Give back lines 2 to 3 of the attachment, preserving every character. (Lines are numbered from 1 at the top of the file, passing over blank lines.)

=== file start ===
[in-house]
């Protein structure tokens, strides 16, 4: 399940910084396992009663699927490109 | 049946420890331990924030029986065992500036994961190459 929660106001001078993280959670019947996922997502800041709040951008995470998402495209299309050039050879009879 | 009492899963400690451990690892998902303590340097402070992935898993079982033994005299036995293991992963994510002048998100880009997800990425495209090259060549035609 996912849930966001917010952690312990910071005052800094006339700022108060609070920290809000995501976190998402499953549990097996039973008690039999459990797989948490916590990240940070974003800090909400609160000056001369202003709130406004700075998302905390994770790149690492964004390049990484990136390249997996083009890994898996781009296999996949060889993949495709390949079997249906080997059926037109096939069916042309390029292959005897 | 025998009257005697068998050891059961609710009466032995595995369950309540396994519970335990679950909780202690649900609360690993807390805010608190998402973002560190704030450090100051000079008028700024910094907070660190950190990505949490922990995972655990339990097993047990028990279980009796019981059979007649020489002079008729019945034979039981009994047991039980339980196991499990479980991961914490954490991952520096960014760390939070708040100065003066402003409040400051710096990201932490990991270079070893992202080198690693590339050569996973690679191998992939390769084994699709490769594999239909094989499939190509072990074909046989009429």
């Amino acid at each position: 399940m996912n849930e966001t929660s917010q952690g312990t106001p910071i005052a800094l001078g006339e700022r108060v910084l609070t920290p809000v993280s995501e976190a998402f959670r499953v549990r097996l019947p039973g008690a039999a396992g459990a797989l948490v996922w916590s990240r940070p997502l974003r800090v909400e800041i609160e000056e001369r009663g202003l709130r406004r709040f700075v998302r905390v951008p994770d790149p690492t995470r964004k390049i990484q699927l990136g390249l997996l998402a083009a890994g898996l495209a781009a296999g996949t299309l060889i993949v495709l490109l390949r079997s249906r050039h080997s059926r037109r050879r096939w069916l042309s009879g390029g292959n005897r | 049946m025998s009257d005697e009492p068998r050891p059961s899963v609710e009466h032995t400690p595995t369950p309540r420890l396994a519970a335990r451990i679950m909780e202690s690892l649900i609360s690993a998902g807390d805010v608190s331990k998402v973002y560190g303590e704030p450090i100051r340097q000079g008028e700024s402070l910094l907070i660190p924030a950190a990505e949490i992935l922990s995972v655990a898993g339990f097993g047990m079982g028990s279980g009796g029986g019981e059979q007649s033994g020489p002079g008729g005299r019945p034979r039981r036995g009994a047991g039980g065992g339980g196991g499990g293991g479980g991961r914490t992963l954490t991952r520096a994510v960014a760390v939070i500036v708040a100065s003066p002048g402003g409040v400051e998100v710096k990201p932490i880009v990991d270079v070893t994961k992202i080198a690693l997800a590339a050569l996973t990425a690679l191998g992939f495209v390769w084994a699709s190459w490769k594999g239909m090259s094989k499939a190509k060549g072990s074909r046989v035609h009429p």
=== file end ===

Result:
């Protein structure tokens, strides 16, 4: 399940910084396992009663699927490109 | 049946420890331990924030029986065992500036994961190459 929660106001001078993280959670019947996922997502800041709040951008995470998402495209299309050039050879009879 | 009492899963400690451990690892998902303590340097402070992935898993079982033994005299036995293991992963994510002048998100880009997800990425495209090259060549035609 996912849930966001917010952690312990910071005052800094006339700022108060609070920290809000995501976190998402499953549990097996039973008690039999459990797989948490916590990240940070974003800090909400609160000056001369202003709130406004700075998302905390994770790149690492964004390049990484990136390249997996083009890994898996781009296999996949060889993949495709390949079997249906080997059926037109096939069916042309390029292959005897 | 025998009257005697068998050891059961609710009466032995595995369950309540396994519970335990679950909780202690649900609360690993807390805010608190998402973002560190704030450090100051000079008028700024910094907070660190950190990505949490922990995972655990339990097993047990028990279980009796019981059979007649020489002079008729019945034979039981009994047991039980339980196991499990479980991961914490954490991952520096960014760390939070708040100065003066402003409040400051710096990201932490990991270079070893992202080198690693590339050569996973690679191998992939390769084994699709490769594999239909094989499939190509072990074909046989009429």
């Amino acid at each position: 399940m996912n849930e966001t929660s917010q952690g312990t106001p910071i005052a800094l001078g006339e700022r108060v910084l609070t920290p809000v993280s995501e976190a998402f959670r499953v549990r097996l019947p039973g008690a039999a396992g459990a797989l948490v996922w916590s990240r940070p997502l974003r800090v909400e800041i609160e000056e001369r009663g202003l709130r406004r709040f700075v998302r905390v951008p994770d790149p690492t995470r964004k390049i990484q699927l990136g390249l997996l998402a083009a890994g898996l495209a781009a296999g996949t299309l060889i993949v495709l490109l390949r079997s249906r050039h080997s059926r037109r050879r096939w069916l042309s009879g390029g292959n005897r | 049946m025998s009257d005697e009492p068998r050891p059961s899963v609710e009466h032995t400690p595995t369950p309540r420890l396994a519970a335990r451990i679950m909780e202690s690892l649900i609360s690993a998902g807390d805010v608190s331990k998402v973002y560190g303590e704030p450090i100051r340097q000079g008028e700024s402070l910094l907070i660190p924030a950190a990505e949490i992935l922990s995972v655990a898993g339990f097993g047990m079982g028990s279980g009796g029986g019981e059979q007649s033994g020489p002079g008729g005299r019945p034979r039981r036995g009994a047991g039980g065992g339980g196991g499990g293991g479980g991961r914490t992963l954490t991952r520096a994510v960014a760390v939070i500036v708040a100065s003066p002048g402003g409040v400051e998100v710096k990201p932490i880009v990991d270079v070893t994961k992202i080198a690693l997800a590339a050569l996973t990425a690679l191998g992939f495209v390769w084994a699709s190459w490769k594999g239909m090259s094989k499939a190509k060549g072990s074909r046989v035609h009429p």